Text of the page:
Israeli aid group rushes to help flooded Houston

A team of volunteers from an Israeli aid group were making their way to Texas on Tuesday, seeking to provide emergency assistance to relief efforts as a massive storm pummeled the city with severe flooding.

Seven members of the IsraAID non-governmental organization flew to Houston, where they will join three other members of the group who were already in the United States when Hurricane Harvey brought torrential downpours over the weekend, flooding homes and causing widespread damage. Harvey was later downgraded to a tropical storm.

IsraAID co-director Navonel Glick told The Times of Israel that among the group are disaster management experts, mental health experts, and engineers. They will focus on coordination of relief work and provide basic needs including stress relief activities and recreation for those impacted by the disaster.

“The biggest challenge is always coordination in situations like these,” Glick said.

The disaster is unfolding on an epic scale, with the nation’s fourth-largest city mostly paralyzed by the storm that has parked itself over the Gulf Coast. With nearly two more feet (60 centimeters) of rain expected on top of the 30-plus inches (76 centimeters) in some places, authorities worried the worst might be yet to come.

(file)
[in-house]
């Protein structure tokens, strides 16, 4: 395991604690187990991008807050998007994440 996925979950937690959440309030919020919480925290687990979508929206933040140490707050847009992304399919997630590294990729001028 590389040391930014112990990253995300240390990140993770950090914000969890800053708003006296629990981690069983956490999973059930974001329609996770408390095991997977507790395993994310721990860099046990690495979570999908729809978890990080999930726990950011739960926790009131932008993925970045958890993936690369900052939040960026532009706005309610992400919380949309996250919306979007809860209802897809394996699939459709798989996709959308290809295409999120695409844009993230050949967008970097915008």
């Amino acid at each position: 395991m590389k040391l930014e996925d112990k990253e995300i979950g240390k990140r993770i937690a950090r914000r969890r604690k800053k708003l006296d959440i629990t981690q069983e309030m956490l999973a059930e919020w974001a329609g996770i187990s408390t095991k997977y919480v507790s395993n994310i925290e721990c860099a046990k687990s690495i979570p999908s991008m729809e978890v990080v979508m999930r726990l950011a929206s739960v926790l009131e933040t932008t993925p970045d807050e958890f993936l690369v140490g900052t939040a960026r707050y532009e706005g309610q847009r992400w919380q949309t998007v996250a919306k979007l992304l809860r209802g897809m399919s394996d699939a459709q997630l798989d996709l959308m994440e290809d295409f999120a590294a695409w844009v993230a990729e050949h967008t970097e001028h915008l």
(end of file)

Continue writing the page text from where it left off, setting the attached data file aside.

B’nai Akiva emissary Rafi Engelhart sets out with a neighbor who is an EMT to rescue stranded Houstonians from Tropical Storm Harvey, August 27. (Courtesy)

Early Tuesday, Harvey’s relentless downpour continued to drench Houston and the surrounding area. Rain fell at a pace of about half an inch (one centimeter) per hour over Harris County — home to Houston — and up to two inches (five centimeters) per hour to the east.

More than three days after the storm ravaged the Texas coastline as a Category 4 hurricane, authorities have confirmed only three deaths — including a woman killed Monday when heavy rains dislodged a large oak tree onto her trailer home in the small town of Porter. But unconfirmed reports of others missing or presumed dead were growing.

Read More: Times of Israel